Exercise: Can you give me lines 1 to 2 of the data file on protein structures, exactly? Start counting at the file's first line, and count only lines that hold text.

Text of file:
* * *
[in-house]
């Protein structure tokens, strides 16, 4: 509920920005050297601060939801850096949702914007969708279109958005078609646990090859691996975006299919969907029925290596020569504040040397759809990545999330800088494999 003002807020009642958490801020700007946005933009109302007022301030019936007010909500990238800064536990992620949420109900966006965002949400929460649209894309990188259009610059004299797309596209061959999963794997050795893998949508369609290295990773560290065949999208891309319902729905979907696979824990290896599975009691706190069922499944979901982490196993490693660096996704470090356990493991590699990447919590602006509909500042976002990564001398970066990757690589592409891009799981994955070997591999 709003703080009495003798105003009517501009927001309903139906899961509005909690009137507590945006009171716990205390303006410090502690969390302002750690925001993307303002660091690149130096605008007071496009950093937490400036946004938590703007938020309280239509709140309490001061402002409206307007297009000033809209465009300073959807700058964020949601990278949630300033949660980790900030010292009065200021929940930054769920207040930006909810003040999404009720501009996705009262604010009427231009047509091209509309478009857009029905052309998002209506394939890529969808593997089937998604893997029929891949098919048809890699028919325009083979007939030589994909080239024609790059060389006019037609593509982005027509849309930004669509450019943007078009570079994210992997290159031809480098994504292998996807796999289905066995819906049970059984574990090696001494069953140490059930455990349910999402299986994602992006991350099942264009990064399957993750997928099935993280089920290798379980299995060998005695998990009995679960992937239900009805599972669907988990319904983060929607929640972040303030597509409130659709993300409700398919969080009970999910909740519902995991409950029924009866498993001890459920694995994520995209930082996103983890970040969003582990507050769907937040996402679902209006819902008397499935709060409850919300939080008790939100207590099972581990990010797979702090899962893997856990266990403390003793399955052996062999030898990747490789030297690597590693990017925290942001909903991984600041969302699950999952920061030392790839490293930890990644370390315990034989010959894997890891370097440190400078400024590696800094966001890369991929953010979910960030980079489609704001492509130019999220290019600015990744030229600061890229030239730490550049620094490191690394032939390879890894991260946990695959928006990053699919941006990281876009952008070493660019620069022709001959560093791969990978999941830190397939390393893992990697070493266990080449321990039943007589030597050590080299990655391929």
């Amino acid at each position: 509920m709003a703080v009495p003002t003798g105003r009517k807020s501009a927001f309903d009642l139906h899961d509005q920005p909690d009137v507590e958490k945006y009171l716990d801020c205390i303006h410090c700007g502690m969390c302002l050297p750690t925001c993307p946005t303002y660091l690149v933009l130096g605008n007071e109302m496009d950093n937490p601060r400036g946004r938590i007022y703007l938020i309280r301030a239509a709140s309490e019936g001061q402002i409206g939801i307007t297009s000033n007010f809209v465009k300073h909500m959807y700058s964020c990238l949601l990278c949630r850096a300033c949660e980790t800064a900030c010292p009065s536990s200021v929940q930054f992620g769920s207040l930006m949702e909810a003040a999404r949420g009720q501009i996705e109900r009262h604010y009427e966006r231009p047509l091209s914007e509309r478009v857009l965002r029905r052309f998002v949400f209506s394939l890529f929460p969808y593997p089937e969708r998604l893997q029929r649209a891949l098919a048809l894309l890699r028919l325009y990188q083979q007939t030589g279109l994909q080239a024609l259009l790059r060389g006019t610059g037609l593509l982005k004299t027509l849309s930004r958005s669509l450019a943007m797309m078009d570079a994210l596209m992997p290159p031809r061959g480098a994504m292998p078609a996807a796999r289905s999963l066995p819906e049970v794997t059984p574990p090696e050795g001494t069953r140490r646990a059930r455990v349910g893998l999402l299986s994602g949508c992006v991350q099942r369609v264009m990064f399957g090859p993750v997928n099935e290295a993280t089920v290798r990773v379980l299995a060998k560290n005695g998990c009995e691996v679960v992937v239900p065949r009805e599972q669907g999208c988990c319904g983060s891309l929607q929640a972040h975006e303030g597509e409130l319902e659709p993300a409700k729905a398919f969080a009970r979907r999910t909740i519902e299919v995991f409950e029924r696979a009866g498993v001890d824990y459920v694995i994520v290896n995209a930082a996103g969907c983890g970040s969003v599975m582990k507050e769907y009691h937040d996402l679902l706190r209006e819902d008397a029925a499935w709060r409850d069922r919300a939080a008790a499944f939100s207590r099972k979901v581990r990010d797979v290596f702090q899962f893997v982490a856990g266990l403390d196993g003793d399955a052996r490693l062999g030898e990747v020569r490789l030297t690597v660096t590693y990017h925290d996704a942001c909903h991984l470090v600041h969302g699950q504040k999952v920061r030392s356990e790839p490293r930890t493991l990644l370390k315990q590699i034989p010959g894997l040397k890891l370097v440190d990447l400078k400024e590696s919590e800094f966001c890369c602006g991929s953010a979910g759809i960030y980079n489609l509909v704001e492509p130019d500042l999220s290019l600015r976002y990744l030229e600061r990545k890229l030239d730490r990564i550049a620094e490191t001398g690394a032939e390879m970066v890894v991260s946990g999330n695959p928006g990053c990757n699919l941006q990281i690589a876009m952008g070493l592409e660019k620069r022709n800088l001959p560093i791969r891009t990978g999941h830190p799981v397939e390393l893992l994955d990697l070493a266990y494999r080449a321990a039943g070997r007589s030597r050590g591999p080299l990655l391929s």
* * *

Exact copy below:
[in-house]
């Protein structure tokens, strides 16, 4: 509920920005050297601060939801850096949702914007969708279109958005078609646990090859691996975006299919969907029925290596020569504040040397759809990545999330800088494999 003002807020009642958490801020700007946005933009109302007022301030019936007010909500990238800064536990992620949420109900966006965002949400929460649209894309990188259009610059004299797309596209061959999963794997050795893998949508369609290295990773560290065949999208891309319902729905979907696979824990290896599975009691706190069922499944979901982490196993490693660096996704470090356990493991590699990447919590602006509909500042976002990564001398970066990757690589592409891009799981994955070997591999 709003703080009495003798105003009517501009927001309903139906899961509005909690009137507590945006009171716990205390303006410090502690969390302002750690925001993307303002660091690149130096605008007071496009950093937490400036946004938590703007938020309280239509709140309490001061402002409206307007297009000033809209465009300073959807700058964020949601990278949630300033949660980790900030010292009065200021929940930054769920207040930006909810003040999404009720501009996705009262604010009427231009047509091209509309478009857009029905052309998002209506394939890529969808593997089937998604893997029929891949098919048809890699028919325009083979007939030589994909080239024609790059060389006019037609593509982005027509849309930004669509450019943007078009570079994210992997290159031809480098994504292998996807796999289905066995819906049970059984574990090696001494069953140490059930455990349910999402299986994602992006991350099942264009990064399957993750997928099935993280089920290798379980299995060998005695998990009995679960992937239900009805599972669907988990319904983060929607929640972040303030597509409130659709993300409700398919969080009970999910909740519902995991409950029924009866498993001890459920694995994520995209930082996103983890970040969003582990507050769907937040996402679902209006819902008397499935709060409850919300939080008790939100207590099972581990990010797979702090899962893997856990266990403390003793399955052996062999030898990747490789030297690597590693990017925290942001909903991984600041969302699950999952920061030392790839490293930890990644370390315990034989010959894997890891370097440190400078400024590696800094966001890369991929953010979910960030980079489609704001492509130019999220290019600015990744030229600061890229030239730490550049620094490191690394032939390879890894991260946990695959928006990053699919941006990281876009952008070493660019620069022709001959560093791969990978999941830190397939390393893992990697070493266990080449321990039943007589030597050590080299990655391929």